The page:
Silence Explained

Updated: Sep 12, 2019

Silence is something that we experience less and less in today’s society. Even when we achieve a break from all the physical noise, it is difficult to silence the mind. With technological advances has come the ease of obtaining information and entertainment via cell phones, tablets, laptops, etc. This has caused an increase in overstimulated minds. To the point that the first thing many people do when they have a “still moment” is reach for their phone or tablet and just…well they just toy with it. We live in a world where our value comes from how busy we are.


At Pura Veda we understand the importance of holding silence. Not just physically refraining from talking, but also from quieting the mind. For this reason, we have silent hours from 8 pm until 8 am. Our silent hours are designed so people can take an inward journey without having to worry about others around them. It is time for you to meditate (formally or informally), reflect, observe nature, or simply breathe. This time where no one has to feel obligated to entertain anyone else present It is the moment where only the true you exists.



“Through the portals of silence, the healing sun of wisdom and peace will shine upon you.” – Paramahansa Yogananda

There are many benefits to practicing silence. Silence can help bring our minds back to the present moment. A great deal of time our mind is wandering in the past or making predictions about the future. Some studies show that this causes anxiety and unhappiness over events that we have no control over or may not happen. If we pay particular attention to the present moment this is where we can experience true happiness. According to Kelly McGonigal (health psychologist and lecturer at Stanford University), silence helps us achieve mindful intention that later motivates us to take action. It allows us to go beyond the critical mind, which helps build positive emotions. This in turn will help create the energy to carry out our goals and intentions. Research studies at UCLA point to the fact that sitting in silence and being mentally at rest improves the folding of the cortex and increases our ability to process information. So, sitting quietly in a peaceful setting (or envisioning a peaceful setting) can help increase grey matter in the brain. Finally, silence disconnects us from all the noise around us that says we have to be busy. It allows us time to rest and rejuvenate. Some companies have even set up meditation or silence pods in the work area. They have found that employees are more productive after a break.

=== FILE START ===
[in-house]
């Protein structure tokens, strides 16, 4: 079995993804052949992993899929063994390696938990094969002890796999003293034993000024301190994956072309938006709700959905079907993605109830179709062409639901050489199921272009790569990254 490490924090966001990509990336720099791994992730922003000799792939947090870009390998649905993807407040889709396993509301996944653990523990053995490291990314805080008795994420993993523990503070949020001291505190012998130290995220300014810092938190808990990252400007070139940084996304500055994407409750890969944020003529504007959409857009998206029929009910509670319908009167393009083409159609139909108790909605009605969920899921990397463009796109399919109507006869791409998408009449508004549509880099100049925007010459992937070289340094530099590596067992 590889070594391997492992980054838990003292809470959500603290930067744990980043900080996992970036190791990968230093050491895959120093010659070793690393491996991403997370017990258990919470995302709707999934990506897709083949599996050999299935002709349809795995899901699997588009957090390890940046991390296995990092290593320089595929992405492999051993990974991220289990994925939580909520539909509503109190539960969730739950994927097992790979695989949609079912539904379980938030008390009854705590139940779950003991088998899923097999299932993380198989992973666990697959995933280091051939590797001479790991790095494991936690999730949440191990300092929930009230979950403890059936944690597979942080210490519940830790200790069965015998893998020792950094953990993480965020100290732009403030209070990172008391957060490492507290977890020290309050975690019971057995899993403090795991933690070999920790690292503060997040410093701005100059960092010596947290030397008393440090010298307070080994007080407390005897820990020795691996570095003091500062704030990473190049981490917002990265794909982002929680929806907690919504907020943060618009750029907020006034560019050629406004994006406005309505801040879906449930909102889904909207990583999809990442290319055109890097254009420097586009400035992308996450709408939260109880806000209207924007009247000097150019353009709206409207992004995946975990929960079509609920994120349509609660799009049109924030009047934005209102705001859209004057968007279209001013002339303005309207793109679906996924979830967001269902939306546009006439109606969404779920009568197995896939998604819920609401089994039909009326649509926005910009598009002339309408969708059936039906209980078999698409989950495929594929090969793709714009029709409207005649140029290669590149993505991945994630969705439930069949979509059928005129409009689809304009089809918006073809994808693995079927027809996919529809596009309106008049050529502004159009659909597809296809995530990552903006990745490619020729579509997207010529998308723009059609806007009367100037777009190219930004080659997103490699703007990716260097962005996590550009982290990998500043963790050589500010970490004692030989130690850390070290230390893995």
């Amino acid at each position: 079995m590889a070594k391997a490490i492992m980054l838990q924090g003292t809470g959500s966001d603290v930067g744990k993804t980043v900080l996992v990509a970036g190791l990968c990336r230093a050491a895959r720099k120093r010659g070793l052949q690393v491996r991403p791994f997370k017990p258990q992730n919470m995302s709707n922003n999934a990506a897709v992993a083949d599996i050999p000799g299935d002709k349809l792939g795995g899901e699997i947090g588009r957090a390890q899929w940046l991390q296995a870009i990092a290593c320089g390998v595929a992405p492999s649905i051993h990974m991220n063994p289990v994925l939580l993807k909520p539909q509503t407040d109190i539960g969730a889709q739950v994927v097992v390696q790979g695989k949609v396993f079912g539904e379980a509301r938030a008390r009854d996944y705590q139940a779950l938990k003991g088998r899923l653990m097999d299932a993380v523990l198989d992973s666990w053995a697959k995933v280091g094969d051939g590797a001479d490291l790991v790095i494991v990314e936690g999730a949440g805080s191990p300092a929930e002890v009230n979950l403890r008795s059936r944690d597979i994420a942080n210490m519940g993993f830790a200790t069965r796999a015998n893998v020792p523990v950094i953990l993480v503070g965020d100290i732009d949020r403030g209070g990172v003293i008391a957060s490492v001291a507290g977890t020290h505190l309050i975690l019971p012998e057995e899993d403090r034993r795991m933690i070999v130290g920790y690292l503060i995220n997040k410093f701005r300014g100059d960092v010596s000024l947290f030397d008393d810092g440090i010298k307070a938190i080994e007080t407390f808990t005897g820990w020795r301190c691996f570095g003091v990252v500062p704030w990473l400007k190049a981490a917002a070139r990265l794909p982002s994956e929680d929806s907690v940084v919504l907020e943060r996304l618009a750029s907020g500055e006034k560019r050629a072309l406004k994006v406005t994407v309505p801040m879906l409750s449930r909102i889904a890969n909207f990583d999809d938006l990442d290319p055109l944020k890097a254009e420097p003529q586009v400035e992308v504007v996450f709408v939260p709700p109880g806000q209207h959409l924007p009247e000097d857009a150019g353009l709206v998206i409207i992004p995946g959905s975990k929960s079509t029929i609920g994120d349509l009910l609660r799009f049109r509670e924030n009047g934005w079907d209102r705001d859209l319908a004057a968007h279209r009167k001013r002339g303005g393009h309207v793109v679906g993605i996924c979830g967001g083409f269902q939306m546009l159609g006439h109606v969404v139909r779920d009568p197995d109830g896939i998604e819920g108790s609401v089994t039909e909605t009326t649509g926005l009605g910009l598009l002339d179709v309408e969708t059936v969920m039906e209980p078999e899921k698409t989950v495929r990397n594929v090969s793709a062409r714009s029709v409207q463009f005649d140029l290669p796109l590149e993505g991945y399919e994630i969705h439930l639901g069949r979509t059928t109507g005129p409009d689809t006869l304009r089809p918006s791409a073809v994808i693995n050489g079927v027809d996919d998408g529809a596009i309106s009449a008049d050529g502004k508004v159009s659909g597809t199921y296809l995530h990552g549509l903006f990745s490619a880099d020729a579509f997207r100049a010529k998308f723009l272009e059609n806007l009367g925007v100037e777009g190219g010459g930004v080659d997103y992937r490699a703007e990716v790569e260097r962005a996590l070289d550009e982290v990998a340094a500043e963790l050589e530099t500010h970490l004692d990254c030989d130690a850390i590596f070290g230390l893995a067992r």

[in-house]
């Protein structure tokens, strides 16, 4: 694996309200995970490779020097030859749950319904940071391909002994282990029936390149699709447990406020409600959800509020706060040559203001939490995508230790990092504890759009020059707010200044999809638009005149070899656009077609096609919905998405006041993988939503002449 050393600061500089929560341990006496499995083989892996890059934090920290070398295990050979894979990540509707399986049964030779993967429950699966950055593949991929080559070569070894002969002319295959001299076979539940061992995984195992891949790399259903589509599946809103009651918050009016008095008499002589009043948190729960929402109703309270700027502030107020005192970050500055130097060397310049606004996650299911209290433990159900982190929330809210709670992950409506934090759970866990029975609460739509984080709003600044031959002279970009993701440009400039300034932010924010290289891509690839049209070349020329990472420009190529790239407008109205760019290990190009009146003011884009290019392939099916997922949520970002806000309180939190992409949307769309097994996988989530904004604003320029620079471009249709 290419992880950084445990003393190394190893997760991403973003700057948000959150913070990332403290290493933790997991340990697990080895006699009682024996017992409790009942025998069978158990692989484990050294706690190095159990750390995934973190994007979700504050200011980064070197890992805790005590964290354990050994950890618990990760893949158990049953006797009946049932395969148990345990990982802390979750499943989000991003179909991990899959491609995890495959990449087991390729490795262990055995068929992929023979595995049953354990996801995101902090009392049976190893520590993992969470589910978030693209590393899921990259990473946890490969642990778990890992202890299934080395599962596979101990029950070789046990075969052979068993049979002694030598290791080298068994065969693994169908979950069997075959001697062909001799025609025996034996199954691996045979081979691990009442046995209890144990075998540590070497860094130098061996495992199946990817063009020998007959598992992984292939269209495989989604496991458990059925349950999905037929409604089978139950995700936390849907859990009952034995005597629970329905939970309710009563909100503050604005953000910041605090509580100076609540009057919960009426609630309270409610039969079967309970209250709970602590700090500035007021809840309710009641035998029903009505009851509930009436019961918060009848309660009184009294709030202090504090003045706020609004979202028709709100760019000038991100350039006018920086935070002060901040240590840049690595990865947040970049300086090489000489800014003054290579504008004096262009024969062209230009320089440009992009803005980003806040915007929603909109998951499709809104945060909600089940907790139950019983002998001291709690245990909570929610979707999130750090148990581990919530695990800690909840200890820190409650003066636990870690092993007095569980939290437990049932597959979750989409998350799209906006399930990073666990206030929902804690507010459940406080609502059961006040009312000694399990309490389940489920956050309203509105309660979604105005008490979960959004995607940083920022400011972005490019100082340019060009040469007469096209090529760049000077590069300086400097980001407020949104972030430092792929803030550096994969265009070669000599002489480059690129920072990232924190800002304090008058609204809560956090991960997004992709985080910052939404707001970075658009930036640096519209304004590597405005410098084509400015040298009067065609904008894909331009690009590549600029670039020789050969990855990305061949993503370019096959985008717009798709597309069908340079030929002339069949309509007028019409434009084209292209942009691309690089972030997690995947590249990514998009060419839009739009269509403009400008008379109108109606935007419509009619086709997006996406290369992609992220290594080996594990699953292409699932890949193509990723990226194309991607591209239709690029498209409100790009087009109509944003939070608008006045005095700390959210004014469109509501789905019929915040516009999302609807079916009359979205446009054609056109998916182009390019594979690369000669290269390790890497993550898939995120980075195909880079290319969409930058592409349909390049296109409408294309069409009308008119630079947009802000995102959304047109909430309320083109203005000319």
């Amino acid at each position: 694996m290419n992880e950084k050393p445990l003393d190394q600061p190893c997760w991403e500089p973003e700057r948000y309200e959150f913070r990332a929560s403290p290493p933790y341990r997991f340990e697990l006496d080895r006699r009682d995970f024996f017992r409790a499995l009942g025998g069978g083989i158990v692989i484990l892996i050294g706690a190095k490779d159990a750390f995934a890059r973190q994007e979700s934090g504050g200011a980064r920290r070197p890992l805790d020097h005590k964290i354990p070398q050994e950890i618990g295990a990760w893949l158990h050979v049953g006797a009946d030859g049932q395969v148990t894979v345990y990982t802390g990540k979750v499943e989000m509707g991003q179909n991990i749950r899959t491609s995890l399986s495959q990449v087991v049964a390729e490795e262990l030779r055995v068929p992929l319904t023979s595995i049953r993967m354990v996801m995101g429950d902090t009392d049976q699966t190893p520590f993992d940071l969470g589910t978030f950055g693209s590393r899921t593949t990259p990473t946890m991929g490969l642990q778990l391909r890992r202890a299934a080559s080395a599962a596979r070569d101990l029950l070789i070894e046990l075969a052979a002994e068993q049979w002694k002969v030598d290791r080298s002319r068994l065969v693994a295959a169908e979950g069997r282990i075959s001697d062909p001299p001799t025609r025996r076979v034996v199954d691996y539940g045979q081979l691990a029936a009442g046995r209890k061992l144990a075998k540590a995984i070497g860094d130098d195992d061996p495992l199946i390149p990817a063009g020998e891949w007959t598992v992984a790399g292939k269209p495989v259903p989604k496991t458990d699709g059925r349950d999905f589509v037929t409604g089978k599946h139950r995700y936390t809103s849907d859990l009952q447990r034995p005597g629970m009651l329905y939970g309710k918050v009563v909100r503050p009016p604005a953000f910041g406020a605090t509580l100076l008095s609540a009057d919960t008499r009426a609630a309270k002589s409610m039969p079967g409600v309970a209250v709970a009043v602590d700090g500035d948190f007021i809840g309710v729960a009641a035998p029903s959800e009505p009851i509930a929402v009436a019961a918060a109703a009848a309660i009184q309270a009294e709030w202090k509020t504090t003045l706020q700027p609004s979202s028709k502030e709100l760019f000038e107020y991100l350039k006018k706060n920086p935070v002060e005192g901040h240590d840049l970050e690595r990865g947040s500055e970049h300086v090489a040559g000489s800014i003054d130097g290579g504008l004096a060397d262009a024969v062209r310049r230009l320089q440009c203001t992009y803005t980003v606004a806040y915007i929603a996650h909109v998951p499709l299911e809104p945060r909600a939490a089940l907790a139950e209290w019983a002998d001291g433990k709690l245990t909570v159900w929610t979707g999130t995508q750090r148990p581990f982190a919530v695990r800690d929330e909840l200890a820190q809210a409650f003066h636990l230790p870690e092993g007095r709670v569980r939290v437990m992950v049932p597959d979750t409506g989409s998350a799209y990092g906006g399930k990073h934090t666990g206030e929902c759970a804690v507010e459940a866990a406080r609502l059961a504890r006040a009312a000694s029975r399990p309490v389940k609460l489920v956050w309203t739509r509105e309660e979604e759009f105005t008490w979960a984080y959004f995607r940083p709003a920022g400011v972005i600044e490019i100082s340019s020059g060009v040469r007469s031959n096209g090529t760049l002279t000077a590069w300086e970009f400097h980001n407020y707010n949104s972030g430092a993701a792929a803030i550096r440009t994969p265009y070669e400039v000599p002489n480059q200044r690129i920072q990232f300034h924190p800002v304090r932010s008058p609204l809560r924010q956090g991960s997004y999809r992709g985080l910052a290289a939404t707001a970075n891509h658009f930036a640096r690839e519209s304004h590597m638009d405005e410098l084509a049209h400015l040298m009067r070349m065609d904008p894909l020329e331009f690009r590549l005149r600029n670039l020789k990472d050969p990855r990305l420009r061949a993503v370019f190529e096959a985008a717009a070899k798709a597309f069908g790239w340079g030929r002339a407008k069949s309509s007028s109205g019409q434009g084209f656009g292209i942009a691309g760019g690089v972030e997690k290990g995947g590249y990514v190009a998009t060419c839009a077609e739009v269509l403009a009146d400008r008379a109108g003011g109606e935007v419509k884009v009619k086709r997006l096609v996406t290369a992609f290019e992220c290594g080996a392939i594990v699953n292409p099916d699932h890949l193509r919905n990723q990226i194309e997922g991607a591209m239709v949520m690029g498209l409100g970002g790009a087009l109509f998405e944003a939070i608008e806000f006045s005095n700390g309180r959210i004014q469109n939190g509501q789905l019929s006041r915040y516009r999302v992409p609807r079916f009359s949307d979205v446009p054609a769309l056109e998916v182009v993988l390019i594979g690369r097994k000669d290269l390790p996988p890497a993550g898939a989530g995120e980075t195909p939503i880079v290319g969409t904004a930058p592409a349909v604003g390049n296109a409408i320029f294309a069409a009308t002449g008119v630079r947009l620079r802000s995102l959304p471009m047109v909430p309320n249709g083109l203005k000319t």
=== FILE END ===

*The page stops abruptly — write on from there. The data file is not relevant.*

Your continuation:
The main reason we practice periods of silence is because it brings awareness to everything around us and to ourselves, connects you with your breath allowing you to feel connected to yourself, and brings a sense of peace that helps your body feel relaxed and calm.

One thing is to read about a subject and another is to experience it. We believe in experiential learning. So, don’t just take it from us, start your own practice and feel the results. To start a practice, simply find a place where you will have minimal distractions. If you find a place amongst nature even better! However, if there are other people around try to sit, lie down, or stand so that you do not make eye contact with anyone. This will help prevent you from talking or feeling the need to talk. Sit in silence, contemplate nature, focus on the breath, or mindfully walk. What ever you choose to do or not do…remember to stay in the present moment. When your mind wanders bring it back to the here and now.


Until the next now,


If you liked this article you may be interested in Awareness of Breath

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